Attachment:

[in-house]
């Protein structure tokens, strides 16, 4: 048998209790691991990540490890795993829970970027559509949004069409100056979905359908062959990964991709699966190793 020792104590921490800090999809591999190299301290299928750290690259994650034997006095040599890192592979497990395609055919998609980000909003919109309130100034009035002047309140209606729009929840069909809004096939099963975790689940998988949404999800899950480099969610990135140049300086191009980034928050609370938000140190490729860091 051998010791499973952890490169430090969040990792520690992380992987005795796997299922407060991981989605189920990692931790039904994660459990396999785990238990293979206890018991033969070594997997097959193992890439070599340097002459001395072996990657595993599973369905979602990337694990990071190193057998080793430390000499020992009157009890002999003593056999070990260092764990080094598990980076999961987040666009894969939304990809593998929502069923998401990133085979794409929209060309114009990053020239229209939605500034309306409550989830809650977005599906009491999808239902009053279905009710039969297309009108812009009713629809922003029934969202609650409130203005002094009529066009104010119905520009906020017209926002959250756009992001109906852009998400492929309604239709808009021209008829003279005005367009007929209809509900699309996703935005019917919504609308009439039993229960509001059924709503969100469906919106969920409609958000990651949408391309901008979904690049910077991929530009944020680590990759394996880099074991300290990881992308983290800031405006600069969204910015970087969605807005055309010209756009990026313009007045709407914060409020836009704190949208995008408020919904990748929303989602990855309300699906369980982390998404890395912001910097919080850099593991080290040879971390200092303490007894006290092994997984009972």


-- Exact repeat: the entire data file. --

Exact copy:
[in-house]
């Protein structure tokens, strides 16, 4: 048998209790691991990540490890795993829970970027559509949004069409100056979905359908062959990964991709699966190793 020792104590921490800090999809591999190299301290299928750290690259994650034997006095040599890192592979497990395609055919998609980000909003919109309130100034009035002047309140209606729009929840069909809004096939099963975790689940998988949404999800899950480099969610990135140049300086191009980034928050609370938000140190490729860091 051998010791499973952890490169430090969040990792520690992380992987005795796997299922407060991981989605189920990692931790039904994660459990396999785990238990293979206890018991033969070594997997097959193992890439070599340097002459001395072996990657595993599973369905979602990337694990990071190193057998080793430390000499020992009157009890002999003593056999070990260092764990080094598990980076999961987040666009894969939304990809593998929502069923998401990133085979794409929209060309114009990053020239229209939605500034309306409550989830809650977005599906009491999808239902009053279905009710039969297309009108812009009713629809922003029934969202609650409130203005002094009529066009104010119905520009906020017209926002959250756009992001109906852009998400492929309604239709808009021209008829003279005005367009007929209809509900699309996703935005019917919504609308009439039993229960509001059924709503969100469906919106969920409609958000990651949408391309901008979904690049910077991929530009944020680590990759394996880099074991300290990881992308983290800031405006600069969204910015970087969605807005055309010209756009990026313009007045709407914060409020836009704190949208995008408020919904990748929303989602990855309300699906369980982390998404890395912001910097919080850099593991080290040879971390200092303490007894006290092994997984009972």